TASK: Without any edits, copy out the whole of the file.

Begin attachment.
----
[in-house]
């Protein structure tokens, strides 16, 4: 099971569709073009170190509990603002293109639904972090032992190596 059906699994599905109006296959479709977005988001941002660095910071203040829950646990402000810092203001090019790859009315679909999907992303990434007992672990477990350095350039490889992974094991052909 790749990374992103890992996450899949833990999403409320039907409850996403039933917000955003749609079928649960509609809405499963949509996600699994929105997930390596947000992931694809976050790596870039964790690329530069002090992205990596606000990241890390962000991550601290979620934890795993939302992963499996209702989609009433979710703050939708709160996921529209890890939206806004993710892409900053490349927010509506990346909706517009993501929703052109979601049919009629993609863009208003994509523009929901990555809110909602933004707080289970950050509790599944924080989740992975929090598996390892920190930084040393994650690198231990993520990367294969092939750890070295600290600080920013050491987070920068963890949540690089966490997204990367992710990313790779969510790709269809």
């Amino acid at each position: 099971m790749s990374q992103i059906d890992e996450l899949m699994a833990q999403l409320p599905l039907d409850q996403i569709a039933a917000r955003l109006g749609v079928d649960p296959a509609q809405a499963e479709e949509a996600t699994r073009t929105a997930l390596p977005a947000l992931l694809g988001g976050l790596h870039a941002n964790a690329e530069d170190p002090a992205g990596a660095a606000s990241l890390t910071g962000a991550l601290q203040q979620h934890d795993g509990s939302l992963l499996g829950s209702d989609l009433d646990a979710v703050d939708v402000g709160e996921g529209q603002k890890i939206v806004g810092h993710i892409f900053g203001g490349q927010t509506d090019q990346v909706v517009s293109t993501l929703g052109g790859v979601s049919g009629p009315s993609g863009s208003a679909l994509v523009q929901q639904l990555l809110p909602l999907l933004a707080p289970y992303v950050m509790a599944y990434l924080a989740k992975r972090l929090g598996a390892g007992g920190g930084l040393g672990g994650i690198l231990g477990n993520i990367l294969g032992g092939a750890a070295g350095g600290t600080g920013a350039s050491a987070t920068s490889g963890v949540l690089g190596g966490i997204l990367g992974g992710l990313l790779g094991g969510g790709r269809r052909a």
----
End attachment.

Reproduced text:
[in-house]
């Protein structure tokens, strides 16, 4: 099971569709073009170190509990603002293109639904972090032992190596 059906699994599905109006296959479709977005988001941002660095910071203040829950646990402000810092203001090019790859009315679909999907992303990434007992672990477990350095350039490889992974094991052909 790749990374992103890992996450899949833990999403409320039907409850996403039933917000955003749609079928649960509609809405499963949509996600699994929105997930390596947000992931694809976050790596870039964790690329530069002090992205990596606000990241890390962000991550601290979620934890795993939302992963499996209702989609009433979710703050939708709160996921529209890890939206806004993710892409900053490349927010509506990346909706517009993501929703052109979601049919009629993609863009208003994509523009929901990555809110909602933004707080289970950050509790599944924080989740992975929090598996390892920190930084040393994650690198231990993520990367294969092939750890070295600290600080920013050491987070920068963890949540690089966490997204990367992710990313790779969510790709269809």
């Amino acid at each position: 099971m790749s990374q992103i059906d890992e996450l899949m699994a833990q999403l409320p599905l039907d409850q996403i569709a039933a917000r955003l109006g749609v079928d649960p296959a509609q809405a499963e479709e949509a996600t699994r073009t929105a997930l390596p977005a947000l992931l694809g988001g976050l790596h870039a941002n964790a690329e530069d170190p002090a992205g990596a660095a606000s990241l890390t910071g962000a991550l601290q203040q979620h934890d795993g509990s939302l992963l499996g829950s209702d989609l009433d646990a979710v703050d939708v402000g709160e996921g529209q603002k890890i939206v806004g810092h993710i892409f900053g203001g490349q927010t509506d090019q990346v909706v517009s293109t993501l929703g052109g790859v979601s049919g009629p009315s993609g863009s208003a679909l994509v523009q929901q639904l990555l809110p909602l999907l933004a707080p289970y992303v950050m509790a599944y990434l924080a989740k992975r972090l929090g598996a390892g007992g920190g930084l040393g672990g994650i690198l231990g477990n993520i990367l294969g032992g092939a750890a070295g350095g600290t600080g920013a350039s050491a987070t920068s490889g963890v949540l690089g190596g966490i997204l990367g992974g992710l990313l790779g094991g969510g790709r269809r052909a």